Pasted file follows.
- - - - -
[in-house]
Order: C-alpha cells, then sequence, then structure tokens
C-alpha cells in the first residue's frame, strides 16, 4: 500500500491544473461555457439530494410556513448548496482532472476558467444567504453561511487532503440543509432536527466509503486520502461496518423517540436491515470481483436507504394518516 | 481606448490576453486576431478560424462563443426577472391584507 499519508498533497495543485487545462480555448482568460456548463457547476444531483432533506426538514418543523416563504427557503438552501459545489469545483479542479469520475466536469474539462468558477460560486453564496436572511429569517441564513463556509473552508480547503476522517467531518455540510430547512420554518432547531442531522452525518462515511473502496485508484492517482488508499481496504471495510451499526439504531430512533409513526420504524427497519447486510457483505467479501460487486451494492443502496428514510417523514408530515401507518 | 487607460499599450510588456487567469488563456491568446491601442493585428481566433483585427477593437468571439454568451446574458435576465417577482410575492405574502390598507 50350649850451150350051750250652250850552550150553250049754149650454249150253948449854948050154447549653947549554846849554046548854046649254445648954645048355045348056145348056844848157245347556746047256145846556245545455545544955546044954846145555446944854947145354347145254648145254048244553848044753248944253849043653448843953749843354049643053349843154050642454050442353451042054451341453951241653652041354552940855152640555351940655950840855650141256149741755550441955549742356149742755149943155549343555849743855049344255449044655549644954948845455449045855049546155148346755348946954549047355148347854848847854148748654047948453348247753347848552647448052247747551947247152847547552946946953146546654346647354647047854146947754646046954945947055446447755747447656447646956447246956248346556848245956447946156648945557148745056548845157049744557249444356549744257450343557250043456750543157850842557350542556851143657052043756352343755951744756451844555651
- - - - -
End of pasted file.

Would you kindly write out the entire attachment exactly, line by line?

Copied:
[in-house]
Order: C-alpha cells, then sequence, then structure tokens
C-alpha cells in the first residue's frame, strides 16, 4: 500500500491544473461555457439530494410556513448548496482532472476558467444567504453561511487532503440543509432536527466509503486520502461496518423517540436491515470481483436507504394518516 | 481606448490576453486576431478560424462563443426577472391584507 499519508498533497495543485487545462480555448482568460456548463457547476444531483432533506426538514418543523416563504427557503438552501459545489469545483479542479469520475466536469474539462468558477460560486453564496436572511429569517441564513463556509473552508480547503476522517467531518455540510430547512420554518432547531442531522452525518462515511473502496485508484492517482488508499481496504471495510451499526439504531430512533409513526420504524427497519447486510457483505467479501460487486451494492443502496428514510417523514408530515401507518 | 487607460499599450510588456487567469488563456491568446491601442493585428481566433483585427477593437468571439454568451446574458435576465417577482410575492405574502390598507 50350649850451150350051750250652250850552550150553250049754149650454249150253948449854948050154447549653947549554846849554046548854046649254445648954645048355045348056145348056844848157245347556746047256145846556245545455545544955546044954846145555446944854947145354347145254648145254048244553848044753248944253849043653448843953749843354049643053349843154050642454050442353451042054451341453951241653652041354552940855152640555351940655950840855650141256149741755550441955549742356149742755149943155549343555849743855049344255449044655549644954948845455449045855049546155148346755348946954549047355148347854848847854148748654047948453348247753347848552647448052247747551947247152847547552946946953146546654346647354647047854146947754646046954945947055446447755747447656447646956447246956248346556848245956447946156648945557148745056548845157049744557249444356549744257450343557250043456750543157850842557350542556851143657052043756352343755951744756451844555651